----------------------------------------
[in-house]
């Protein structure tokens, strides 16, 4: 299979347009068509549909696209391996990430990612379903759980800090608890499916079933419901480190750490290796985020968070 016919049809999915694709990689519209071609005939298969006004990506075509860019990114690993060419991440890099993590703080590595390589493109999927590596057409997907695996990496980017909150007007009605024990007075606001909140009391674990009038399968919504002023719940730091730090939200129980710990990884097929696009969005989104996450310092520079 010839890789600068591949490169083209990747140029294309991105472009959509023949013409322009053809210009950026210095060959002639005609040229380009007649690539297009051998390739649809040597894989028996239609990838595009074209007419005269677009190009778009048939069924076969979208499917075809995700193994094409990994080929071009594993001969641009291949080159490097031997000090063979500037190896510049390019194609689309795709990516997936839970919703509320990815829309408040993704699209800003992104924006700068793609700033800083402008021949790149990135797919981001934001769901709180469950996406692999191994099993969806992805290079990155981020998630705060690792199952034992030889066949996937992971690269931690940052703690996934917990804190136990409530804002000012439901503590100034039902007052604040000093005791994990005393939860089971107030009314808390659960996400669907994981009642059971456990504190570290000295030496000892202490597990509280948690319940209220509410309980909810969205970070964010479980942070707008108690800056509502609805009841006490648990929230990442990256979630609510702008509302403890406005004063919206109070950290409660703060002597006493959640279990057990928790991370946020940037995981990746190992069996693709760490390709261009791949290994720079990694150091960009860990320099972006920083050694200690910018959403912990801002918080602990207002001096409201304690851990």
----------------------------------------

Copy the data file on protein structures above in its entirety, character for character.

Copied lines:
[in-house]
């Protein structure tokens, strides 16, 4: 299979347009068509549909696209391996990430990612379903759980800090608890499916079933419901480190750490290796985020968070 016919049809999915694709990689519209071609005939298969006004990506075509860019990114690993060419991440890099993590703080590595390589493109999927590596057409997907695996990496980017909150007007009605024990007075606001909140009391674990009038399968919504002023719940730091730090939200129980710990990884097929696009969005989104996450310092520079 010839890789600068591949490169083209990747140029294309991105472009959509023949013409322009053809210009950026210095060959002639005609040229380009007649690539297009051998390739649809040597894989028996239609990838595009074209007419005269677009190009778009048939069924076969979208499917075809995700193994094409990994080929071009594993001969641009291949080159490097031997000090063979500037190896510049390019194609689309795709990516997936839970919703509320990815829309408040993704699209800003992104924006700068793609700033800083402008021949790149990135797919981001934001769901709180469950996406692999191994099993969806992805290079990155981020998630705060690792199952034992030889066949996937992971690269931690940052703690996934917990804190136990409530804002000012439901503590100034039902007052604040000093005791994990005393939860089971107030009314808390659960996400669907994981009642059971456990504190570290000295030496000892202490597990509280948690319940209220509410309980909810969205970070964010479980942070707008108690800056509502609805009841006490648990929230990442990256979630609510702008509302403890406005004063919206109070950290409660703060002597006493959640279990057990928790991370946020940037995981990746190992069996693709760490390709261009791949290994720079990694150091960009860990320099972006920083050694200690910018959403912990801002918080602990207002001096409201304690851990």